No one can say that Vinay Vaidya, M.D., didn't know what he was getting into when he interviewed to be the first CMIO at the 345-bed Phoenix Children's Hospital (Ariz.). During his 11 years in medical practice post-residency, all at the University of Maryland-Baltimore, Vaidya had been involved in medical informatics, helping to implement the pediatric portion of UMB's CPOE system, and developing a variety of other pediatric information systems.
What most interested Vaidya in the position, though, was his desire to use clinical IT to impact patient care on a level beyond what he could personally accomplish as an individual clinician. With nearly 15 years experience in critical care, including four years as a fellow and 11 as a faculty member, “I quickly began to realize that, as a critical care physician, you can do one-on-one care and save one life at a time. But by being involved in IT implementations, that work can touch many more lives at once. So I had been feeling the need to go less clinical and more IT,” he says.
And Vaidya was exactly what Vice President and CIO Bob Sarnecki was looking for. “We were looking for demonstrated expertise in using technology to solve clinical problems,” says Sarnecki, who has been at Phoenix Children's for four years. “Dr. Vaidya showed he had that: he was not just a ‘tech-head’ using computers; he understood the technology and the medicine,” at a strategic level. “It was actually harder to find a qualified candidate than we had thought. Most we had talked to either lacked the experience with IT we needed, or were traditional tech-head docs who were user-champions. Dr. Vaidya's expertise,” in contrast, is broadly based, he says.
And though Vaidya has only been in place at Phoenix Children's since late January, he already knows he made the right choice. “It's a wonderful job,” he says, and reports that he's already in the thick of things, handling the CPOE go-live and many other tasks (Phoenix Children's is using an EMR/CPOE solution from the Atlanta-based Eclipsys Corporation). As for CPOE itself, Sarnecki notes that the outcome has been positive, with 95 percent of orders being entered directly by physicians, and the remaining 5 percent being entered into the system by RNs (these include telephone, verbal, and transcribed orders).
Hiring meets implementation
Nationwide, the number of hospital organizations hiring CMIOs (the acronym stands for either “chief medical information officer” or “chief medical informatics officer”) is surging, driven by the rapid acceleration in implementations industry-wide of advanced clinical information systems. In fact, when Healthcare Informatics surveyed its readers in April, 59 percent of respondents reported that their organization had a CMIO in place, while 41 percent did not have one (see figure, page 50). What's more, most seem to agree that, very soon, few large or even medium-sized U.S. hospital organizations will be able to complete clinical IS implementations without CMIOs.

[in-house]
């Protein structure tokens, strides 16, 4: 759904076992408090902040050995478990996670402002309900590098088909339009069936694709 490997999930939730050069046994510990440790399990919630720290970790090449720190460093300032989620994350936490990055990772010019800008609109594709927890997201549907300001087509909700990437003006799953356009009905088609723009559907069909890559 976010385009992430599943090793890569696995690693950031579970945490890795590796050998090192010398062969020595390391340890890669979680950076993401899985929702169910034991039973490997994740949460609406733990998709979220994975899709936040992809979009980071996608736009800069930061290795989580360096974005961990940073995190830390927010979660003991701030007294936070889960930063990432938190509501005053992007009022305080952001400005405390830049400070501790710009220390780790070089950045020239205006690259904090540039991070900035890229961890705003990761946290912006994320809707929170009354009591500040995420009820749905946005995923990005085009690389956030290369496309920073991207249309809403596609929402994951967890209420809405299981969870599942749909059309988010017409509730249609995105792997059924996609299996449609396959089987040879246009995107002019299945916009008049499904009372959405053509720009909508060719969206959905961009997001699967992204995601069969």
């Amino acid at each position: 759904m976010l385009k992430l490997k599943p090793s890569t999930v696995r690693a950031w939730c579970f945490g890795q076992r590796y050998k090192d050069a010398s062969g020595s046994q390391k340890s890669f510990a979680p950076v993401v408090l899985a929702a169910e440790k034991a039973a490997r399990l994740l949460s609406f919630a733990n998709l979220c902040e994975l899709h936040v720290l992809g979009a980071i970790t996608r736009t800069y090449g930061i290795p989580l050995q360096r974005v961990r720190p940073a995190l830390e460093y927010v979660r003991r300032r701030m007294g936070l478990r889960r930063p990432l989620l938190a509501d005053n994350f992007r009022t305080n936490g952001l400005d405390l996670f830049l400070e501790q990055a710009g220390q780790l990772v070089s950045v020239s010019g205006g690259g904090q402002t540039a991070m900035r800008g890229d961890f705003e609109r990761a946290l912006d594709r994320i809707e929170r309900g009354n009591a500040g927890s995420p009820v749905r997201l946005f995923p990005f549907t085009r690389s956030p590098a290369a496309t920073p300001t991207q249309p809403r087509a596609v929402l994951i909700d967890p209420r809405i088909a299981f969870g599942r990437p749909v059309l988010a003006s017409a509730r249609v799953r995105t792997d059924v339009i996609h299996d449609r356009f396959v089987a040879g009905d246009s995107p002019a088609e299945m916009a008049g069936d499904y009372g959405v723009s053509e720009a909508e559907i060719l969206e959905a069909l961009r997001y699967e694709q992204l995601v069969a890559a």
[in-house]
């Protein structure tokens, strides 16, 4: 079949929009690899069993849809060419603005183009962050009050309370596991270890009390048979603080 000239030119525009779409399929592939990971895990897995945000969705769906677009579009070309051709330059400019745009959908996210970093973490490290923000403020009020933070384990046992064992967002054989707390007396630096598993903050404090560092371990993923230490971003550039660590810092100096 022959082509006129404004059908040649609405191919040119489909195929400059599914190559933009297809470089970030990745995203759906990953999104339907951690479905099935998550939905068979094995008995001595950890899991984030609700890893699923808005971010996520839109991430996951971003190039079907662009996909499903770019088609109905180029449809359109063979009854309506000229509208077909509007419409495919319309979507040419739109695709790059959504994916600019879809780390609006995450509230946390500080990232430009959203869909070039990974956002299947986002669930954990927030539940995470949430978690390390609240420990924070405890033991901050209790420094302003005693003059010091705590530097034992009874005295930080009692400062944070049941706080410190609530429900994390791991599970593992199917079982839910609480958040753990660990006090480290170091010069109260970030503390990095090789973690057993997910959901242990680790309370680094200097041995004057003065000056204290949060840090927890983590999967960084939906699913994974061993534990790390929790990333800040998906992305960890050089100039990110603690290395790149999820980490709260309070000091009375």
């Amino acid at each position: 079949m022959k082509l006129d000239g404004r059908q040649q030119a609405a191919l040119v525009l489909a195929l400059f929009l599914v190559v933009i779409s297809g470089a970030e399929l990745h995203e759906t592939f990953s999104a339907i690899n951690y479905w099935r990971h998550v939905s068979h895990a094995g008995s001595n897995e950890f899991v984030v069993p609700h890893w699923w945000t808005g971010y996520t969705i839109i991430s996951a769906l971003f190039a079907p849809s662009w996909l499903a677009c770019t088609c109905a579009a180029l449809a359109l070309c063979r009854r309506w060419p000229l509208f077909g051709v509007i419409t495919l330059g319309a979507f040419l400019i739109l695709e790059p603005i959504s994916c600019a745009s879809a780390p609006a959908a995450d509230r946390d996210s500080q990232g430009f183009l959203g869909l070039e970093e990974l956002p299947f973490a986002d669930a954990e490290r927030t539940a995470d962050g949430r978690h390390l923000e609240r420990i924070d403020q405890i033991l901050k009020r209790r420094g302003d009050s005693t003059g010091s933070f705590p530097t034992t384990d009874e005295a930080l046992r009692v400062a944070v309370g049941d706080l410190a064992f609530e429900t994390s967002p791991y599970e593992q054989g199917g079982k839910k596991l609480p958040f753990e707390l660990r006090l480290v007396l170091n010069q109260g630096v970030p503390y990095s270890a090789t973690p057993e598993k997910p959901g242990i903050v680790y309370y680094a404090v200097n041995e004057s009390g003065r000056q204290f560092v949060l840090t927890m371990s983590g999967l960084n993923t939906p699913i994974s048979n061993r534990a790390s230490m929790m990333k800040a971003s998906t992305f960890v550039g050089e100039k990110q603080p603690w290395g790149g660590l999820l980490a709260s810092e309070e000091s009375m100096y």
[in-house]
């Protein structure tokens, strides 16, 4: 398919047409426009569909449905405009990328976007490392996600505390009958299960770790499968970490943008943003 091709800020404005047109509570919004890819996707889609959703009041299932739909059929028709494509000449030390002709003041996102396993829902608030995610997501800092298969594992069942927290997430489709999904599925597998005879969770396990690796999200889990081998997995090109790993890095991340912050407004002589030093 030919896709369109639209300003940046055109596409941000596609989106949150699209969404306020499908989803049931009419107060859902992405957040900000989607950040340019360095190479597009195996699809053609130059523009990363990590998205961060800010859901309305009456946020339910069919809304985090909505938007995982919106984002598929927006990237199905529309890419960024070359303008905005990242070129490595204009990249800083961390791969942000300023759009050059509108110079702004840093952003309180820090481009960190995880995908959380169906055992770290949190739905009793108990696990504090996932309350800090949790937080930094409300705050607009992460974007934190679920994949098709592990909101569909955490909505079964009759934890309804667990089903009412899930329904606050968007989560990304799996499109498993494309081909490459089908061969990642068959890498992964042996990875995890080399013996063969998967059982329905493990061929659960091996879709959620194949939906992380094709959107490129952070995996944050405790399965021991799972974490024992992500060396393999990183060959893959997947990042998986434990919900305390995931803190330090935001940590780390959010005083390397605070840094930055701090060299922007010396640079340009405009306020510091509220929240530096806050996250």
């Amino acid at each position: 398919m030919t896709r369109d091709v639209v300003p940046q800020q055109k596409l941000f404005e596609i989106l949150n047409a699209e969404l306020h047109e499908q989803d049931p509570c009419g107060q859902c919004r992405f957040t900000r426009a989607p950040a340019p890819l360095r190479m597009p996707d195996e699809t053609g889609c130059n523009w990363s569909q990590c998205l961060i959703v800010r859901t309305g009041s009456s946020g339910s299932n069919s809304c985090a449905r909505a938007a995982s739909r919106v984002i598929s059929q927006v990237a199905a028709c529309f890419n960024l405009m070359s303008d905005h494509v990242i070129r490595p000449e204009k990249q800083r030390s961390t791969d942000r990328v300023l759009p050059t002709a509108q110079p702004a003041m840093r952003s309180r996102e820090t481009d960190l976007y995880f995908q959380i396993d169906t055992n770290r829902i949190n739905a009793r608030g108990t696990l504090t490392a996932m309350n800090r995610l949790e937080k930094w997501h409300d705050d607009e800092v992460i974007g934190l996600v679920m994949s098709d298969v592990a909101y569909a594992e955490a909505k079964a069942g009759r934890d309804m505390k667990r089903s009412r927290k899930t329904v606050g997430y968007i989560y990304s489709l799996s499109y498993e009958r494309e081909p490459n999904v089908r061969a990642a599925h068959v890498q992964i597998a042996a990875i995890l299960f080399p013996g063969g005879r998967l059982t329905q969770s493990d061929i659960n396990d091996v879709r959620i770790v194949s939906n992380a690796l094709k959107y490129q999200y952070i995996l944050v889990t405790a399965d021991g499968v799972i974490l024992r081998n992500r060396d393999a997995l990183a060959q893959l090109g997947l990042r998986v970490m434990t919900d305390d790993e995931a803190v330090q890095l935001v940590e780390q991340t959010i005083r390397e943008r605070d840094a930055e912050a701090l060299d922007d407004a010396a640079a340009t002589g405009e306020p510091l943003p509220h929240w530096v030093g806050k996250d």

The profile of the emerging CMIO continues to evolve. While the first CMIOs were essentially part-time administrator/super-users who were consulted for their advice on earlier clinical IT implementations, today, most CMIOs spend at least 75 to 80 percent of their time on CMIO duties (including those who continue to keep a hand in medical practice). And now, they are increasingly managing teams of clinical informaticists.
Linda Hodges and Arlene Anschel, recruiters of CMIOs at Oak Brook, Ill.-based Witt Kieffer, see the CMIO role changing rapidly. “We're involved in an evolutionary process,” says Hodges, whose title is vice president and IT practice leader. “Originally, it was ‘tech-heads’; then it became the facilitator or champion type” who was the typical person hired into a CMIO position. “And at the HIMSS 2009 Conference in Chicago, in our panel discussion, we talked about how the role will continue to evolve. The feeling was that, as organizations complete their initial EMR implementations, that's when the job really begins to shift, and move towards patient safety and quality issues.”
And Anschel, whose title is consultant, IT practice, notes that the pool of job candidates with three to five years or more of CMIO experience is already deep, whereas 10 years ago, there were “almost none” to choose from.
Diverse views on some key issues
The increasing formalization of the CMIO position in hospital organizations is a welcome development, many say. Yet on several key issues, widespread disagreement remains. Among these:
Should CMIOs continue to spend part of their time in clinical medical practice? Some CMIOs believe that maintaining clinical practice, even at a level of 5 or 10 percent of one's hours, remains important for credibility with other physicians, to maintain familiarity with clinical systems, or for other reasons. But doing so is not practical for all CMIOs, and depends partly on the clinical specialty in question.
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